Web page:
@rrrremus - "When talking about analog gain or amplification it would be better to stick to the engineering correct term". I think one of the whole problems in this discussion is that people are apt to use technological analogies such as radios when they don't actually know how those things work - you are of course right about the volume control, it's actually an attenuator - though it does control the gain of the overall system. Where a radio is a good analogy though is that the input and outputs are different types of thing. RF energy in, sound energy out. So long as you're not using AM, the gain in the RF stage doesn't affect the volume.
Still I think the technical domain in which to think of ISO is computation, and to think of computed functions, in which case 'gain' becomes 'analog multiplication'.

Link | Posted on Apr 10, 2020 at 09:16 UTC
On article The ins and outs of ISO: What is ISO? (589 comments in total)
In reply to:

Relaxed: Please consider the term flux (as in photon flux) instead of light density.

Flux is the correct technical word, however not very accessible to people without a technical education. The sort of article Richard is writing, it's very tricky to find words which give the right idea and which don't result in people throwing up their hands and saying 'I don't understand'. He's got an amount of that anyhow.

Link | Posted on Apr 10, 2020 at 07:47 UTC
On article The ins and outs of ISO: What is ISO? (589 comments in total)
In reply to:

Hugo808: Thanks for the article. I look forward to understanding it one day....

I do have a question though, why are my fuji RAW files so dark when I open them in lightroom, it isn't just a histogram thing, they look way underexposed.

Your Fuji raw files aren't 'dark', they have no inherent lightness. LR is processing them to give you a visual preview, and the default profiles they use are too dark, compared with the ones that Fuji uses to do the in-camera processing.

Link | Posted on Apr 10, 2020 at 07:45 UTC
On article The ins and outs of ISO: What is ISO? (589 comments in total)
In reply to:

califleftyb: Doesn't anyone remember 18% grey?

That's the problem with digital, you can't drink the developer.

Link | Posted on Apr 9, 2020 at 22:23 UTC
On article The ins and outs of ISO: What is ISO? (589 comments in total)
In reply to:

SmilerGrogan: This is is a word-for-word lifting from the writings of a frequent forum poster named Bob, and grossly misstates the function and purpose of ISO.
Worse still the members of the ISO photo standards committee were not given a chance to respond to the criticism and provide readers with correct information.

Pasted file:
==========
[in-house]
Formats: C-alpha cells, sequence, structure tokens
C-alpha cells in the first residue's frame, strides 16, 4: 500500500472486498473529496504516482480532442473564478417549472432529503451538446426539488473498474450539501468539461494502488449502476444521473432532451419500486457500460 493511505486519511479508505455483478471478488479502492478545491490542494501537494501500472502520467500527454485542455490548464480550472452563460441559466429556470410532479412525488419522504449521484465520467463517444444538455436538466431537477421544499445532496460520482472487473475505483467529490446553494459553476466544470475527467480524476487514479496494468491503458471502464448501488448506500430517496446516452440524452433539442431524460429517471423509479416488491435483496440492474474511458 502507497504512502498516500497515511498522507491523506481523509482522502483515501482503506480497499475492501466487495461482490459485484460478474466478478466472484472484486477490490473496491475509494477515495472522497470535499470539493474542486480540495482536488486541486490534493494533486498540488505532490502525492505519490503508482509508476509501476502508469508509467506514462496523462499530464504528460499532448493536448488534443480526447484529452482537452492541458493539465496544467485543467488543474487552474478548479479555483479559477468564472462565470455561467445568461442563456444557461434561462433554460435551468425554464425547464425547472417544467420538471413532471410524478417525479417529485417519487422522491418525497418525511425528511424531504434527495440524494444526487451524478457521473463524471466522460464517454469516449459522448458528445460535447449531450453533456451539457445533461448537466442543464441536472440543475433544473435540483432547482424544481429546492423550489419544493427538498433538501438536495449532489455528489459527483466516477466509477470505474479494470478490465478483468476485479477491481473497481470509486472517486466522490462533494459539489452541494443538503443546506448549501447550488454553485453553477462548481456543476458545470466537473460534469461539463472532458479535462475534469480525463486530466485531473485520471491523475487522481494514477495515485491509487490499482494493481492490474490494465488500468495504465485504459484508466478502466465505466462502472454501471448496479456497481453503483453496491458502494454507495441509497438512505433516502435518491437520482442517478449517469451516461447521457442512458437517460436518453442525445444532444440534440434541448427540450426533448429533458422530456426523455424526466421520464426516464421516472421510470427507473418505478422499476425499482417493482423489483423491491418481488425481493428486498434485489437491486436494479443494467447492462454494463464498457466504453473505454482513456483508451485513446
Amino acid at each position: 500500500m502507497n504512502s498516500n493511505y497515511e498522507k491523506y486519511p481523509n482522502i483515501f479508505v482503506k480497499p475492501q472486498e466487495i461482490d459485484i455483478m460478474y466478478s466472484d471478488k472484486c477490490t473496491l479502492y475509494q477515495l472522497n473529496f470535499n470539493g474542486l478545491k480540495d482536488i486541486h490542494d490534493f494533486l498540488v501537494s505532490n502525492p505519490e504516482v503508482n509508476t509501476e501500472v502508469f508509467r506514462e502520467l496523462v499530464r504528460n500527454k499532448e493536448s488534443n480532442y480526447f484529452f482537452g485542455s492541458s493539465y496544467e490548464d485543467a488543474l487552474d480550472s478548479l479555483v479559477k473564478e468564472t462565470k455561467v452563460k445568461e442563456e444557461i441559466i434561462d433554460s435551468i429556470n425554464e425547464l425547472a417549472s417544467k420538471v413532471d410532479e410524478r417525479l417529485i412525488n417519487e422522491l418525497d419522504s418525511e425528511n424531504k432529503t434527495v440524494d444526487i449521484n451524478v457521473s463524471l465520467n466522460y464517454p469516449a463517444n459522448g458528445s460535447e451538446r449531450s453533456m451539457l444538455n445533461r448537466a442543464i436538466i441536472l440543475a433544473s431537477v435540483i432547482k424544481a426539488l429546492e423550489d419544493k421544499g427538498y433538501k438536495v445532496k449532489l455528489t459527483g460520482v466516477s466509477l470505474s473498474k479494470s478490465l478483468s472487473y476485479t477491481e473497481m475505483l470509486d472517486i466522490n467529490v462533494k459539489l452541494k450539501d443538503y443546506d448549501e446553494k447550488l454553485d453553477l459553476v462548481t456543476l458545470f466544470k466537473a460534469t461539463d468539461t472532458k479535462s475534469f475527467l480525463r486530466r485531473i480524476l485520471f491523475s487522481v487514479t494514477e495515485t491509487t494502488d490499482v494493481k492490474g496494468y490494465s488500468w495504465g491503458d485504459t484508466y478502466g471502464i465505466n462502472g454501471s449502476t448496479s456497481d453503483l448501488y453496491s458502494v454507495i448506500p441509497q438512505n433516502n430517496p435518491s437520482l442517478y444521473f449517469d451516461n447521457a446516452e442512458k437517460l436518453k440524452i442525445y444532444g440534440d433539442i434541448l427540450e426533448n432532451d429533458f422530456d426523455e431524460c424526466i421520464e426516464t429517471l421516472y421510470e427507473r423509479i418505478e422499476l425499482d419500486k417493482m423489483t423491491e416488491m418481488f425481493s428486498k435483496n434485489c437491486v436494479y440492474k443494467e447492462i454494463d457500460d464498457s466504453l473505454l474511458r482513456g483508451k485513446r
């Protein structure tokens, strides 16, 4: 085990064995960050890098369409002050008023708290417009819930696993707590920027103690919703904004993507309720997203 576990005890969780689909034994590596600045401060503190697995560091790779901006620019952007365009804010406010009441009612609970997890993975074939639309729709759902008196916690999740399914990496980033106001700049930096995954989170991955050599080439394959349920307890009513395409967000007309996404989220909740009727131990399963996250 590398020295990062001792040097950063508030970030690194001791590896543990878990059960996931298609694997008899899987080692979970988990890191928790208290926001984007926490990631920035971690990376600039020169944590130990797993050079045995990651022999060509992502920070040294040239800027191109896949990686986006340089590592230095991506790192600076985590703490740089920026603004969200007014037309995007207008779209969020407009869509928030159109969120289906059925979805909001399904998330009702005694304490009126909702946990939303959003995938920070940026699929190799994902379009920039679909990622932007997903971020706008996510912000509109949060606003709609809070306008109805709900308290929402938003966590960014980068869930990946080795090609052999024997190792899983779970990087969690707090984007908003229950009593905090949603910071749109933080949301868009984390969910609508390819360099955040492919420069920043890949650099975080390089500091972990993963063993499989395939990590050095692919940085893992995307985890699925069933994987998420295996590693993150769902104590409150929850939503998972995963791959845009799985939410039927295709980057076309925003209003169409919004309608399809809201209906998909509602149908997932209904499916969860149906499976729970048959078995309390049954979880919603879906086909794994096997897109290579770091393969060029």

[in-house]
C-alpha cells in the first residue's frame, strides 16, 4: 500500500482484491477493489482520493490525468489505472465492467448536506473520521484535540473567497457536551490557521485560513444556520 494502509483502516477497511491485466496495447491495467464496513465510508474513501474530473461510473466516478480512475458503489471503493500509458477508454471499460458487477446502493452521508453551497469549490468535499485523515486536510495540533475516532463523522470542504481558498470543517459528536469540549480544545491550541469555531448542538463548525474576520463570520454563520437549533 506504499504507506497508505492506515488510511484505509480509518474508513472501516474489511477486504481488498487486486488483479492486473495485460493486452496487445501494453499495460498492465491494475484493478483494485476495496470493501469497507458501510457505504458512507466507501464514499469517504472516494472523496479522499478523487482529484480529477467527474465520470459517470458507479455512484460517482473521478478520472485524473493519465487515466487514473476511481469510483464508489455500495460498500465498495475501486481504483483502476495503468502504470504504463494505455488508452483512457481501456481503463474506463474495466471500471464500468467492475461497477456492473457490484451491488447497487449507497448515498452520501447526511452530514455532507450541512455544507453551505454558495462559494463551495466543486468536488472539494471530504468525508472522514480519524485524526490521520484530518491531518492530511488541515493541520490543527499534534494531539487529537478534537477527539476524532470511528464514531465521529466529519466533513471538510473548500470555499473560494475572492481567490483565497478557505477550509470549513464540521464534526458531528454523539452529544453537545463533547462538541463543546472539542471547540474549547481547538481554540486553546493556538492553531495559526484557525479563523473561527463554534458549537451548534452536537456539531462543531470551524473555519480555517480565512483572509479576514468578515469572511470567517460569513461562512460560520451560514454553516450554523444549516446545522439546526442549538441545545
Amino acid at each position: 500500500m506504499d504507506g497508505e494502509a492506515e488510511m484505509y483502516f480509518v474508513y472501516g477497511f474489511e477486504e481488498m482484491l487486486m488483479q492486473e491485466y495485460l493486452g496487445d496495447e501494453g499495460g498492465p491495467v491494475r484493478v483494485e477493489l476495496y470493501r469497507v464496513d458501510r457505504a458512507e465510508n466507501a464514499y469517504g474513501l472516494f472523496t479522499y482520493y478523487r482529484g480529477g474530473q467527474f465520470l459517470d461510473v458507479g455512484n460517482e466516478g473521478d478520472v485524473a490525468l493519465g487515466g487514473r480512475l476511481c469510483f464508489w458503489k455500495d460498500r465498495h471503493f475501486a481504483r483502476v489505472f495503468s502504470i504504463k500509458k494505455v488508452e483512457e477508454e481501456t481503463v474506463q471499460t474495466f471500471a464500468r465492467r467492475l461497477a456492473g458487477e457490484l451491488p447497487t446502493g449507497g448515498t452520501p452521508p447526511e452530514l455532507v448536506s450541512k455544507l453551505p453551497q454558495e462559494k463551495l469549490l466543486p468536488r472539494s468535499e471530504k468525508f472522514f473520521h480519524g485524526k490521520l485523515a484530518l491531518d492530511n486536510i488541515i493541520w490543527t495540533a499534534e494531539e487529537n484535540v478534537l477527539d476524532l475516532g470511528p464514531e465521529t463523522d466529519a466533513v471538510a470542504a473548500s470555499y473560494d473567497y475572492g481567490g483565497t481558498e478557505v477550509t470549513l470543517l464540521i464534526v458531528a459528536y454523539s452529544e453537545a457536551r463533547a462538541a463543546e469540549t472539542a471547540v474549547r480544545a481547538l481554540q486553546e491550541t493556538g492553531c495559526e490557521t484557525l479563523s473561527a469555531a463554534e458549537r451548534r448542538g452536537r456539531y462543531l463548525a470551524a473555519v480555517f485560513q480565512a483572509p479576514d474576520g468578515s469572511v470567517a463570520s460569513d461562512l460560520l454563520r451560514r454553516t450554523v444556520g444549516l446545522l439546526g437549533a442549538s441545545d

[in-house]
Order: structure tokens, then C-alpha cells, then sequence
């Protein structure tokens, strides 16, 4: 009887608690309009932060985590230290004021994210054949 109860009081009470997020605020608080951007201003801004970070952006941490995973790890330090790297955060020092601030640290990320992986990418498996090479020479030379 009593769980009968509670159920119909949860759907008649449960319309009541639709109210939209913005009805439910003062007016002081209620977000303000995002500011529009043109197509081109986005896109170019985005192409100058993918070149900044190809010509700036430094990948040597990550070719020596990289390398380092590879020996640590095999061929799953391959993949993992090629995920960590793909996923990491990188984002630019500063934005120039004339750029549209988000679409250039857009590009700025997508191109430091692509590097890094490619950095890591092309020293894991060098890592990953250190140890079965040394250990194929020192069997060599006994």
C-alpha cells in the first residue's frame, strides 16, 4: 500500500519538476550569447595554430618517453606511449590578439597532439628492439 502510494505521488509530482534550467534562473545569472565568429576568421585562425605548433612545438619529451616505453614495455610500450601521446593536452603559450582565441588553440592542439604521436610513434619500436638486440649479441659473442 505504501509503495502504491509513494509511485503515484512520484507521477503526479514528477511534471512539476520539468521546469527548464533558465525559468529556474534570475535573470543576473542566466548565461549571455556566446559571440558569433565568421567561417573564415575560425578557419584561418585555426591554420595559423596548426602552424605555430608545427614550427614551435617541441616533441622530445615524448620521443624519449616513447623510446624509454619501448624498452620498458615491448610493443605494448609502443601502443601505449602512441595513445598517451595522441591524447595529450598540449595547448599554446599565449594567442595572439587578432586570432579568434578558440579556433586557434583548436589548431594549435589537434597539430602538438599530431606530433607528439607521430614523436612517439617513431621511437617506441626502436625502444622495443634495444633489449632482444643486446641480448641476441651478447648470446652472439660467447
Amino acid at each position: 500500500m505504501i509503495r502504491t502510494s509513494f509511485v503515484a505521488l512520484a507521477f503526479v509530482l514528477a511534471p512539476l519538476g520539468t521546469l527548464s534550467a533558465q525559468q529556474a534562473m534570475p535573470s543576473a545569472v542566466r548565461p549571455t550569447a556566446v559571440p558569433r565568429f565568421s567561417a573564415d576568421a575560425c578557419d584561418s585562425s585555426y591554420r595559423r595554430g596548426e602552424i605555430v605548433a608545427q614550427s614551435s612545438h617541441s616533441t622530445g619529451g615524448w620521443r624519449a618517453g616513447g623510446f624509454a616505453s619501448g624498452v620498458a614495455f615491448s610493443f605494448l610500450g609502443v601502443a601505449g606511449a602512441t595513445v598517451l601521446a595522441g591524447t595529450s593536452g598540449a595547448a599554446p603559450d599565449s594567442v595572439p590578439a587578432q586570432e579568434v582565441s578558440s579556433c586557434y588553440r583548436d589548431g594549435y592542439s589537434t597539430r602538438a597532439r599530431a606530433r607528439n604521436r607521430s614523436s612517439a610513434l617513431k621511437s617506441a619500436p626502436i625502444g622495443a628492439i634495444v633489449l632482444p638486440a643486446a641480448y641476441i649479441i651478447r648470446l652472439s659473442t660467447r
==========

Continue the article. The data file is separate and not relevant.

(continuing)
Here's a list of people on the committee that need to be contacted before the next article is written. If contact info is needed, let me know.
Scott Foshee (Adobe)
Yoshi Shibahara (Fuji)
Ken Parulski— led the committee that developed the ISO standard for speed measurements (aKAP Innovation).

@ Iliah Borg - 'Orwellian. Since when explaining the standard became its criticism?' - This is the preferred practice in modern-day truth management. If you want your opinions to be the truth, then change the truth rather than your opinions.

Link | Posted on Apr 9, 2020 at 22:20 UTC
On article The ins and outs of ISO: What is ISO? (589 comments in total)
In reply to:

Truman Prevatt: Even with Film ASA (ISO) was really only applicable to color negative film which had only one type of processing (developer/development protocol). With B&W film the film's ASA that one shot at was determined by the type of developer, the dilution of the developer, the agitation in the development process and the type of development, e..g., partial stand, water bath. The same film could and was shot at varying ASA depending on the development. Also in film the density of an image of an 18% gray card was used to define the ASA. To really calibrate one's B&W film one needed a densitometer - although there were short cuts.
http://www.mr-alvandi.com/technique/measuring-film-speed.html
So in these cases it was absolute based on - based on the above factors.

With digital - ISO is not even an approximation of the actual sensitive of the sensor. It is somewhat useless for those that shoot only raw.